Will MND ever be a curable disease? A big question, but this is the vision of all the hard-working researchers in this field. What are the prospects for a cure? One group of researchers believe the answer is in preventing misfolding of TDP-43, the protein that plays an important role in MND. They set out their case in an article published in Neurotherapeutics titled TDP-43 Proteinopathy and ALS: Insights into Disease Mechanisms and Therapeutic Targets. And don’t worry, its free access. The bold abstract says it all: “we present the case that preventing the misfolding of TDP-43 and/or enhancing its clearance represents the most important target for effectively treating ALS”. The proof of the pudding….
Diagnostic test: Nerve ultrasound
Making the diagnosis of MND is not always (make that is hardly ever) straightforward. In the early stages, symptoms are vague, and clinical signs are non-specific. MND also has many mimics. One of such mimics is multifocal motor neuropathy (MMN). To distinguish this and other mimics from MND, neurologist rely on a test called nerve conduction study (NCS). Even this however is not always helpful.
Brain magnetic resonance imaging (MRI) is not a test neurologist rely upon to make the diagnosis of MND. Not anymore it seems, going by an article in American Journal of Neuroradiology. The paper is titled A Potential Biomarker in Amyotrophic Lateral Sclerosis. In the article, the authors assessed the amount of iron deposition in the brains of people with MND using the MRI techniques called SWI and DTI. Their findings suggest that the amount of iron in the motor cortex and motor tracts of the brain is a good guide to the presence of MND. If confirmed, this technique will help to reduce the long time it often takes before neurologists confirm their suspicions of MND to patients and their families.
The outcome of MND, poor as it often is, varies quite widely. This is influenced by several factors such as the type of MND, use of the medicine riluzole, and multidisciplinary care. New research suggests that neurofilament light chain (NfL) may be a more sensitive marker of prognosis. This is reported in an article published in Neurology titled Neurofilament light chain: A prognostic biomarker in amyotrophic lateral sclerosis. The authors demonstrated that patients with MND have much higher levels of NfL than those without the disease. Furthermore, subjects with MND who had the highest levels at the onset had a higher mortality hazard ratio. I think I know what that means.
Prognostic scale: ALS-MITOS predictive system
A paper in the JNNP has proposed a new predictive system for MND called ALS-MITOS, reportedly better than the more familiar ALSFRS-R. The report is titled The MITOS system predicts long-term survival in amyotrophic lateral sclerosis. Most practicing neurologists wouldn’t know the difference because they don’t to use such predictive systems. But MND researchers would be licking their lips at the prospect of a better measure of disease progression; it will make it much easier for them to show that their interventions really do work!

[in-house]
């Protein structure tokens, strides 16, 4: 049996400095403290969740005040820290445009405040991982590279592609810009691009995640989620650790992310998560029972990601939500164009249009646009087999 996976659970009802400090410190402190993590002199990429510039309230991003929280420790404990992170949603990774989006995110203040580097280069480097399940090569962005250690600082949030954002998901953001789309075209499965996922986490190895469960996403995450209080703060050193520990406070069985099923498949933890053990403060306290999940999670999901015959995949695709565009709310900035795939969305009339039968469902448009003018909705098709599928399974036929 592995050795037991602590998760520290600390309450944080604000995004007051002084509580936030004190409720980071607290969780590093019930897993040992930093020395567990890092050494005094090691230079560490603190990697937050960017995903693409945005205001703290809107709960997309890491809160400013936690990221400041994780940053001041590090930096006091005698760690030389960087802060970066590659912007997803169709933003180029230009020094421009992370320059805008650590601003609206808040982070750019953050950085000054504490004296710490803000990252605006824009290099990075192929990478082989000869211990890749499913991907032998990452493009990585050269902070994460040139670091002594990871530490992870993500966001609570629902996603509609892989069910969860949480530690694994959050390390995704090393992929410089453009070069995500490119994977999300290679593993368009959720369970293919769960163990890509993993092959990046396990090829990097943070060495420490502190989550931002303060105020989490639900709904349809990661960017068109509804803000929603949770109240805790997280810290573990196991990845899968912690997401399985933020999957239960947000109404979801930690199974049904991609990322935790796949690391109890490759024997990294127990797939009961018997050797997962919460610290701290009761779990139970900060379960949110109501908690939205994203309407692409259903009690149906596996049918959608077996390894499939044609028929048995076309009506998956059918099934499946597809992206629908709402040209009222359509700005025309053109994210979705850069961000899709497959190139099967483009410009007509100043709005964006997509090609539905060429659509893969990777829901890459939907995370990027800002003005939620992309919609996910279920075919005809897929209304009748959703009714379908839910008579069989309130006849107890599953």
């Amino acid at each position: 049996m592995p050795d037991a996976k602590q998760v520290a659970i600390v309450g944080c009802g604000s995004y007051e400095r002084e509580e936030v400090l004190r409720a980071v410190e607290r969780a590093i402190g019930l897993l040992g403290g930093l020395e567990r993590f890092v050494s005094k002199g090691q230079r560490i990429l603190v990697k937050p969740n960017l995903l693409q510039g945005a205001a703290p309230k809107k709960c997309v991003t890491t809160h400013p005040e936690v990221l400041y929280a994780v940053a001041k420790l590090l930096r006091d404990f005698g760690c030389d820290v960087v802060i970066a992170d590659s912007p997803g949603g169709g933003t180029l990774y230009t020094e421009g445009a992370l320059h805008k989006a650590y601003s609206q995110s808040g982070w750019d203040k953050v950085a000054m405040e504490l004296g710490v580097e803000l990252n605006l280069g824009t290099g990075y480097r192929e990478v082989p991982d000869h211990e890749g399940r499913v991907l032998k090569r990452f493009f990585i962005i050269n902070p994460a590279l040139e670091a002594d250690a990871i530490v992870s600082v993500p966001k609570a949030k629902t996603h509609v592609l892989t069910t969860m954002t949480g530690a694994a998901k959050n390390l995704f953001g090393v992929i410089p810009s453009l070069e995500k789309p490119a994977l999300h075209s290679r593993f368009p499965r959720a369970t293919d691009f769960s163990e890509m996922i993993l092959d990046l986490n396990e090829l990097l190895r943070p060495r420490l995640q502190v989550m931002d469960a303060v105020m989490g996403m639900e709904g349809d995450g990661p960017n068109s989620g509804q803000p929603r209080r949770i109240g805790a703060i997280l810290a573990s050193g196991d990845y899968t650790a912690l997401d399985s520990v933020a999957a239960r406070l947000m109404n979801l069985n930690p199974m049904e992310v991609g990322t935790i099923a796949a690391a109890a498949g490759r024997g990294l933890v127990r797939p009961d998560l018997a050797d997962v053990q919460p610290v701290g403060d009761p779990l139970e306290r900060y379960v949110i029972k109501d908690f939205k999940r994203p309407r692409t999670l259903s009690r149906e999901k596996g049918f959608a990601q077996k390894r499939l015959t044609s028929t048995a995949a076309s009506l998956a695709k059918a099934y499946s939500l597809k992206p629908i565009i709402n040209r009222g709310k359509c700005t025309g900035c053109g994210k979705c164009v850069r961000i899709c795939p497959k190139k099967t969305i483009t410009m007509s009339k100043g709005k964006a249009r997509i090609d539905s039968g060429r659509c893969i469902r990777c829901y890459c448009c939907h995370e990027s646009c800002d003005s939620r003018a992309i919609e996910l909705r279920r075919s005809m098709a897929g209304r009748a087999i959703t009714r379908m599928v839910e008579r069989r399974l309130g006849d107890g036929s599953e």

There are >100 mutations in the superoxide dismutase 1 (SOD-1), a gene known to cause MND. SOD-1 is an enzyme that binds both copper and zinc, and when defective it results in mutant copper (don’t worry, I’m just finding this out myself). Acting on this hypothesis, researchers came up with a crafty way of delivering normal copper into the central nervous system of mice modelled with SOD-1 MND. Publishing in Neurobiology of Disease, the authors showed how they achieved this with CuATSM, a chemical that contains copper and currently used for PET scans. CuATSM is readily transported into the nervous system, delivering its copper as it does so.
Every recalcitrant disease is today threatened with gene therapy. Considering it has a long list of genetic risk factors, why should MND be any different? Research taking steps in this direction is therefore long overdue. One such step was published in Gene Therapy and is titled Healthy and diseased corticospinal motor neurons are selectively transduced upon direct AAV2-2 injection into the motor cortex.The authors report that they successfully transduced motor nerves of mice models of MND. In doing so they have set the stage for gene therapy in MND. I don’t claim to understand it all, but it sounds very much like they have set the ball rolling. Promising.
Three recent articles caught my interest because they point to potential new roles for old drugs.
The first paper in the Lancet Neurology suggests a role for Riluzole in hereditary cerebellar ataxia. With 50% of the treatment arm improving against 11% of the placebo arm, I hope this is not false hope for patients with Friedreich’s ataxia (FA) and spinocerebellar ataxia (SCA).